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Kano Emirate: Why I Accepted Ganduje’s Appointment – Bichi Emir, Bayero Breaks Silence – Sweetloaded
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The newly appointed Emir of Bichi, Alhaji Aminu Ado Bayero, has explained that his recent elevation was not meant to spite Emir of Kano, Muhammad Sanusi II.

He stated this in a press conference, where he categorically stated that he never lobbied to become the Emir to downgrade Emir Sanusi.

Bayero said that what people should take cognizance of is that since time changes things, stressing that, ”From 1963 when his late father became Emir of Kano till date, a lot of changes had taken happened and would continue to happen.

“Let me give example with myself. l was appointed Danmajen Kano in 1990 by my late dad; I later became Danburan Kano, then Turakin Kano to Sarkin Tsakar Gida and finally to Wamban Kano it may interest you to know that l have never gone to anybody asking for any of these appointments.

“Again from the time my late dad became emir to the time he died, he saw a lot of changes and he accepted them in good faith. Historically the Police, Prisons, customs, Judges and schools were initially under the emirates, but as time went by, they separated and our forefathers had accept the changes.

“For me, having five Emirs in Kano will not affect its development. lf the Emirs have the concern about development of Kano, they can work together and move the state forward. There is no difference between all of us,” he noted.

The Emir commented on his relationship with the Emir of Kano, Muhammad Sanusi ll, noting that, ”Sanusi is my brother. He has respect for me and I have respect for him. l am from a royal family. When he was appointed Emir, I was among the first set of people that paid homage to him and l gave him my support and l will continue to support him.

“So, because I am appointed Emir, l don’t think he will not support me to succeed in all my undertakings. l have no grudges against him whatsoever and I don’t think he has any against me,” he stressed.

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Atiku Raises Loud Alarm On Prevalence Of Poverty In Nigeria

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The presidential candidate of the Peoples Democratic Party in the February 2019 election, Atiku Abubakar, on Saturday said the recent report by the United Nations Development Programme, published on July 11, which said that over 98 million Nigerians were living in multi-dimensional poverty, was frightening.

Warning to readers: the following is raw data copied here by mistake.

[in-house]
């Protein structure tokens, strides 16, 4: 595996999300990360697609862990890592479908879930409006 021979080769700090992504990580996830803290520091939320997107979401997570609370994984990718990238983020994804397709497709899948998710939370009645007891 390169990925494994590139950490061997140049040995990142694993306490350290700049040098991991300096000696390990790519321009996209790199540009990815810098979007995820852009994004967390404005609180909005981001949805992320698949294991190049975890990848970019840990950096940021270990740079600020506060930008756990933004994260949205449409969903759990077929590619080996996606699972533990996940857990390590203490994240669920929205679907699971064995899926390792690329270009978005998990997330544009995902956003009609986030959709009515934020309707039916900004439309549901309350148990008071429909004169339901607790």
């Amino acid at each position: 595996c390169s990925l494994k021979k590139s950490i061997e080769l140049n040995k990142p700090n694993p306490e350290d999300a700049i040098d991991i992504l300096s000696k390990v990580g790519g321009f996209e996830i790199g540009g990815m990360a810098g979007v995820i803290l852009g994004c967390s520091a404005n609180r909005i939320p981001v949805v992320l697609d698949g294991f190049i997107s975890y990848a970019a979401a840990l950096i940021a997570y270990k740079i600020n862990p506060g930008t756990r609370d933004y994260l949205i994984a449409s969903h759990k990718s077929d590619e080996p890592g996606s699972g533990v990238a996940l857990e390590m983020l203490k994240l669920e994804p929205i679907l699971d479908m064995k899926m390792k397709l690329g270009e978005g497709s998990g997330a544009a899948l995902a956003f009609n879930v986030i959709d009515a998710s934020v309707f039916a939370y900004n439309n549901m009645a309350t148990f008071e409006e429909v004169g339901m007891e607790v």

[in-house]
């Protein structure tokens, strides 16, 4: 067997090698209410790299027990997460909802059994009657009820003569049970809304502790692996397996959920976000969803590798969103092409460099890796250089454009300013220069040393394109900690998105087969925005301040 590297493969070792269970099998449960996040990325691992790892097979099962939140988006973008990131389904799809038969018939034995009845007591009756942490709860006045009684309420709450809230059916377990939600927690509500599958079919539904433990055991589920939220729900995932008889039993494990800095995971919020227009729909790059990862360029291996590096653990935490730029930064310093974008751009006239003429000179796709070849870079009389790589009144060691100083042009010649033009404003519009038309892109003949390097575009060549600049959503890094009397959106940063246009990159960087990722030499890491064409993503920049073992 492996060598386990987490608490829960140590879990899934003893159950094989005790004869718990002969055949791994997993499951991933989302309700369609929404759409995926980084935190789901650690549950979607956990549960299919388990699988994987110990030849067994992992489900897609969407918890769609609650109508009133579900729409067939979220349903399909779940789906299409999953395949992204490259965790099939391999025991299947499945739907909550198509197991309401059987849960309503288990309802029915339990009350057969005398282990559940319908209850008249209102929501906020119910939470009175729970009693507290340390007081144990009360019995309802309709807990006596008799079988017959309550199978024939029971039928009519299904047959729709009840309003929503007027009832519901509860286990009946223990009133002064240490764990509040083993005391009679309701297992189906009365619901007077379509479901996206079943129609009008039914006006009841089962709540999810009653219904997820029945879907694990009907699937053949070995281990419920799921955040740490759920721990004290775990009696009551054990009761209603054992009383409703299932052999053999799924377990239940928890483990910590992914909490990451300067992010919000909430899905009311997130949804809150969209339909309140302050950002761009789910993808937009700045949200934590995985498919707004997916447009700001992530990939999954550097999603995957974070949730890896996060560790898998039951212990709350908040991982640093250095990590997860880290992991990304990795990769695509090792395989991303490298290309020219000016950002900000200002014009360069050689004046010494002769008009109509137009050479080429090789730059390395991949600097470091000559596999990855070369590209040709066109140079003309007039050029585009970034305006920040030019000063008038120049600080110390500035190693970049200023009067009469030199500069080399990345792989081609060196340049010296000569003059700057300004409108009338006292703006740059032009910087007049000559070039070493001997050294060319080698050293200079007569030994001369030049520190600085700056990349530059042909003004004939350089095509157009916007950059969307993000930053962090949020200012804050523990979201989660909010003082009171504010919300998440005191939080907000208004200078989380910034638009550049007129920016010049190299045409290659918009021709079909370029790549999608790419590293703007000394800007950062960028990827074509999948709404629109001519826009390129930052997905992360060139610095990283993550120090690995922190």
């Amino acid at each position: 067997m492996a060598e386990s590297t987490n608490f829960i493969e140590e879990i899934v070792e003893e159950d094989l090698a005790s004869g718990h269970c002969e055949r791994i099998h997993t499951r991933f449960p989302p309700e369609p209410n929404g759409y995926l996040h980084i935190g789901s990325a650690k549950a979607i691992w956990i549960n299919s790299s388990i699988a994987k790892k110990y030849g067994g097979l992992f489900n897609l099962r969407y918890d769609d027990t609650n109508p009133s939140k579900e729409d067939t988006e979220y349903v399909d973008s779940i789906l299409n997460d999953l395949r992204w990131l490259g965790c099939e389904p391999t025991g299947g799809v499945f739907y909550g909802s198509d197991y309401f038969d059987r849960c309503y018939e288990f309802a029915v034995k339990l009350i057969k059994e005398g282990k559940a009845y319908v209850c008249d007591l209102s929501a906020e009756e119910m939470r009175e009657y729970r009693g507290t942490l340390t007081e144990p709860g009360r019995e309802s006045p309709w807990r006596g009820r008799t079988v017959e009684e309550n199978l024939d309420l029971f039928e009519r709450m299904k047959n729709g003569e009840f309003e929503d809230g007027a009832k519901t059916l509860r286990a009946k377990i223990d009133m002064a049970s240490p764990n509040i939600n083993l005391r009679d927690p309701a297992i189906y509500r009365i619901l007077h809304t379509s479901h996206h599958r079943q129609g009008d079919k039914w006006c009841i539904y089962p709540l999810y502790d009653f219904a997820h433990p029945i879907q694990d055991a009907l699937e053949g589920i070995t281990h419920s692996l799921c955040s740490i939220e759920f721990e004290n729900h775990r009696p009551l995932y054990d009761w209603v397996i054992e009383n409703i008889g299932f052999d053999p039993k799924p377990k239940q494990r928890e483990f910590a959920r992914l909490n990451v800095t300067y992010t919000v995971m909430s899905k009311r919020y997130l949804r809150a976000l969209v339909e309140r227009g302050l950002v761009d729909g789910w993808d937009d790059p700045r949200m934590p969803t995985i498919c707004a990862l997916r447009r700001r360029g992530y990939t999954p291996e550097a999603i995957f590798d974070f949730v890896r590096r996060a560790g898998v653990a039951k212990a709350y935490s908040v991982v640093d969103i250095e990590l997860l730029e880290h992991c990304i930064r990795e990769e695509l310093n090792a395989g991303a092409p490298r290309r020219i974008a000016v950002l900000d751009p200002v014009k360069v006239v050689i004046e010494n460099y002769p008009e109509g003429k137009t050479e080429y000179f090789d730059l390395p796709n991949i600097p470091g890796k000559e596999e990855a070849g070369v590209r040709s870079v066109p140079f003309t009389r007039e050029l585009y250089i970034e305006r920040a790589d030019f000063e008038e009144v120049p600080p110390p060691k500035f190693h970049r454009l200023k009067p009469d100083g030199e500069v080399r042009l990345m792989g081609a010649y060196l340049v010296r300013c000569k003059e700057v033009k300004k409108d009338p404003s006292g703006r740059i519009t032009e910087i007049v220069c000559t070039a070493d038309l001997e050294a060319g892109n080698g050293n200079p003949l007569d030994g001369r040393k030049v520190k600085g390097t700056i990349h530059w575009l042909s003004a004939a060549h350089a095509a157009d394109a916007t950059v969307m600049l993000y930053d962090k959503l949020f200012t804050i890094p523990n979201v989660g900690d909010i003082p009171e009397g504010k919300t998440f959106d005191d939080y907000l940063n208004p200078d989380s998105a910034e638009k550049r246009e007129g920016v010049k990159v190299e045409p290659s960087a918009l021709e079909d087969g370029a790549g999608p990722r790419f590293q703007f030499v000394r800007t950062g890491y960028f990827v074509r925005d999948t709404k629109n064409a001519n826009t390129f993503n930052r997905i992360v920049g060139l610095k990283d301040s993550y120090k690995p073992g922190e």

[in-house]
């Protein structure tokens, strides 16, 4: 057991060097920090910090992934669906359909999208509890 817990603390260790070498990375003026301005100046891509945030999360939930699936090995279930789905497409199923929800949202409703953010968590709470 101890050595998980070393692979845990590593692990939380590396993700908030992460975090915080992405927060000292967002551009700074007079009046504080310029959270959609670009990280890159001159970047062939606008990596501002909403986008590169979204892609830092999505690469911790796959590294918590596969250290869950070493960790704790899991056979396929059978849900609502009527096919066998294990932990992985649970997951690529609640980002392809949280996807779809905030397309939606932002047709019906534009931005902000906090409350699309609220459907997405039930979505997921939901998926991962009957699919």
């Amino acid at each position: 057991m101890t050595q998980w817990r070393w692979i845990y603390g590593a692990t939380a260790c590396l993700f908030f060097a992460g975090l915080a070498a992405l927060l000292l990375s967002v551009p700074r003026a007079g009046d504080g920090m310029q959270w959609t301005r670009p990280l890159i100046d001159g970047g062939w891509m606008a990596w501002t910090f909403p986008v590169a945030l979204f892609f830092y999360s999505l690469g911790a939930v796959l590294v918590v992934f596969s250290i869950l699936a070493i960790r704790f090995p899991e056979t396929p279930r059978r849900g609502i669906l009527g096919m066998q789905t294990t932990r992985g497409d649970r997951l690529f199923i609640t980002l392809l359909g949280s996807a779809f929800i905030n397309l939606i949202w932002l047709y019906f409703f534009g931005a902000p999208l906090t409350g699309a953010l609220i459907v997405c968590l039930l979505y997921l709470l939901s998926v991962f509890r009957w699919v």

He said the report indicated that poverty had become the fastest growing venture in Nigeria over the last four years.

The former Vice President, in a statement by his media adviser, Paul Ibe, said there was an urgent and compelling need for institutions of the Nigerian state to understand that it was an appalling dereliction of duty to stand idly by and allow misery multiply in the populace.

According to him, this was no longer a grassroots problem.

“The failure of our economy over the last four years affects everyone from top to bottom. Four years ago, Aliko Dangote, Nigeria’s richest man, was worth $25bn. However, his net worth in 2019 is less than half that. He joined thousands of industrialists whose wealth and their ability to produce, had eroded in recent years, and continue to do so.
“With the National Bureau of Statistics reporting a net job loss of over six million since 2015, we see that if industrialists have their wealth eroding, it affects their ability to create opportunities, which means that the trickle-down effect gradually dries.”
Atiku stated that the greatest national security threat Nigeria faced in 2019 was not Boko Haram/ISWAP or bandits but the ‘creation of the largest wave of poverty in human history in the country.’
He warned that the world was noticing, hence Foreign Direct Investment was shifting from Nigeria to Ghana, making Ghana the top recipient of FDI in West Africa in the last year.

He said, “And in the wake of this report by the UNDP, we are greeted with nonchalance by those who led us into this crisis. It is as though they think that as long as they and their families are not amongst those 98 million extremely poor Nigerians, things can carry on as before.

“But that cannot be allowed to be the case. Those who have the ability, including the Council of State, all former leaders, elder-statesmen, and especially the other arms of government, must begin to collaborate for solutions before the number increases from 98 million to all 198 million Nigerians.

“We must remember that we are stakeholders in the Nigerian project; stakeholders who must speak up for those 98 million people who are losing their voices to poverty.”

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